So I’m afraid Tim’s proposal wouldn’t succeed. That doesn’t mean that everything is secure of course: red-black leakage (accidental or induced by injection of trojans through a social engineering attack) and rubber hose cryptanalysis remain the obvious approaches.

  4. Quantum crypto is one of those things – it has the potential to be uncrackable in theory, but the implementation side of it is not at all straightforward, and if you mess that up you think you’re uncrackable while leaking like a sieve.

  5. @SE,

    No keys are distributed by the satellite. The satellite distributes entanglement resources which the ground stations use to general one time pads for use as keys. The generation protocol ensures that the two ground stations come to an agreement on the same randomly generated one time pad, while nobody else (not even the satellite) knows anything about it beyond an upper bound on its length.

  6. Wasn’t the most secure form of communications in WWII achieved by using speakers of an obscure language the enemy couldn’t possibly have knowledge of, in that particular case Navajo IIRC?

    I once read about a Soviet dissident who learned about 30 languages to fluency. When asked why he learned Basque he said he was confident the Soviet censors would have no means of translating what he wrote or said in that language.

    I reckon future communications only need a handful of Welsh, Geordies, and Glaswegians to achieve complete security.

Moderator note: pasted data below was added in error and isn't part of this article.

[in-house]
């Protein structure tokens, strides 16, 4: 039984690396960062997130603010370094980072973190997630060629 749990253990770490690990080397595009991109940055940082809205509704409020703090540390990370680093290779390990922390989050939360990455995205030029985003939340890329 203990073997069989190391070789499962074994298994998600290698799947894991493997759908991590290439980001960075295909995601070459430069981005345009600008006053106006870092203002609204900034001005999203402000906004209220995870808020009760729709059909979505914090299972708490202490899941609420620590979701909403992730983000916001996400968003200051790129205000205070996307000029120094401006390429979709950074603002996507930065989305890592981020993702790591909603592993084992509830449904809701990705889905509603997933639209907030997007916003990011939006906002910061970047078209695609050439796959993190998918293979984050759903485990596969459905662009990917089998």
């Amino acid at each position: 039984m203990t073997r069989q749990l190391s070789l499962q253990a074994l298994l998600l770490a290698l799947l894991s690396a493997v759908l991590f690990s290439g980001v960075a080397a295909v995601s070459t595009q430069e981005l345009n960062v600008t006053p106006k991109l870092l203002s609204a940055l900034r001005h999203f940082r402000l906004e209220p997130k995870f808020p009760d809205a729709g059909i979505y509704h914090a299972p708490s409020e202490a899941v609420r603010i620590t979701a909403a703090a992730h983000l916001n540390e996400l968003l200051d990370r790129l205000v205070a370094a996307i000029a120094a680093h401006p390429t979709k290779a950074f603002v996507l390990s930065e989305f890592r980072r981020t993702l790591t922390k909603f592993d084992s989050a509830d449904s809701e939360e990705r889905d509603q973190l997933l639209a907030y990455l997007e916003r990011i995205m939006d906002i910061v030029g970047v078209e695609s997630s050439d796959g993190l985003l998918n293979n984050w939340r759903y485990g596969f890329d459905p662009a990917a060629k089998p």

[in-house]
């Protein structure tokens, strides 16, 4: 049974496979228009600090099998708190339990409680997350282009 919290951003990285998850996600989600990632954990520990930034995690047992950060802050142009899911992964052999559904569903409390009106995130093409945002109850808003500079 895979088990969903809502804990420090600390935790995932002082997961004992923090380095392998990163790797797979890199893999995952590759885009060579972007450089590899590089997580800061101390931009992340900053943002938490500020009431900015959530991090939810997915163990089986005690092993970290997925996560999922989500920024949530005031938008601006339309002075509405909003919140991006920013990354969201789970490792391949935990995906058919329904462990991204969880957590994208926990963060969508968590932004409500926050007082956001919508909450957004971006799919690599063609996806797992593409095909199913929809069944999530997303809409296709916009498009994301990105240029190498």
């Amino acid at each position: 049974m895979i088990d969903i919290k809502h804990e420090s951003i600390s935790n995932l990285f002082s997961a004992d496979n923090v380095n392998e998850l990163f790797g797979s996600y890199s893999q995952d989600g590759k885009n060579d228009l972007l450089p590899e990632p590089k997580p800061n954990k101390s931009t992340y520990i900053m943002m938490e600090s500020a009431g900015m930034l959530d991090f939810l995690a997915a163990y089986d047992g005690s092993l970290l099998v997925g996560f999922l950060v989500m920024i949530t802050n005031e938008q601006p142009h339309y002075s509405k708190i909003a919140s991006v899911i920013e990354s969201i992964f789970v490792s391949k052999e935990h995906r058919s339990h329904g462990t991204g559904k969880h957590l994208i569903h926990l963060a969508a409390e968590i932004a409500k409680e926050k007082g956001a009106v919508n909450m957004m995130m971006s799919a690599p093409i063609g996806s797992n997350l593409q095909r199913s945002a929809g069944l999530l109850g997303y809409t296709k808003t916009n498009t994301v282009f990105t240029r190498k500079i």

7. “an obscure language the enemy couldn’t possibly have knowledge of”

    Churchill sometimes used Hindustani during the War but although John Colville was amused by the references to “Lord President Sahib” he fretted that “I think the Germans know the language we use”.

  8. Bloke no Longer in Austria

    Isn’t the problem with using quanta, that they are everywhere and yet nowhere at the same time. So the mere action of looking at the keys will change the message.
    So the mighty Peoples Liberation Army arrayed along the Korean border gets the signal

    “Spend three and fourpencen we’re going to a dance.”

  9. Bloke in North Dorset

    Selecting th cryptographic method is about how long you need to keep something secret, the longer the more costly.

    In the case of using Navajo, Welsh or Geordie that’s ideal for the battlefield when you only need about 30 minutes before your intentions are quite obvious. But I wouldn’t necessarily rely on it nowadays.

    In the mid 80s in Celle, Germany, we got to know some German signals types quite well, ten pin bowling with them once a week. They were all fluent English speakers who had a strong grasp of idioms and no problem understanding our accents. It was almost like they deliberately got to know us for practice.

  10. Tim N, some years ago I was acting as interpreter for an oilfield services company between a head office bloke (caricature Texan down to the cuban-heeled snakeskin boots, and with an accent to match), an Ulsterman (because the factory was in Belfast) and a Peruvian (where the product was being used). After about 30 minutes we gave up and went to the pub where, after a bottle and a half of Jack Daniels, we all understood each other perfectly.

  11. Tim N: BiND has it exactly. Esoteric languages are great for real time communication in the field. In terms of cryptography, they are readily susceptible to pattern analysis. When you think about how codes are cracked (“AF is short of water”) it’s pretty trivial really.

    Also, the Welsh for ambulance is Ambiwlans, which doesn’t seem impenetrable.

  12. Ah yes, but the Welsh word for hospital is ysbyty. I’d love to see somebody hearing how it’s said for the first time try to write it down. 🙂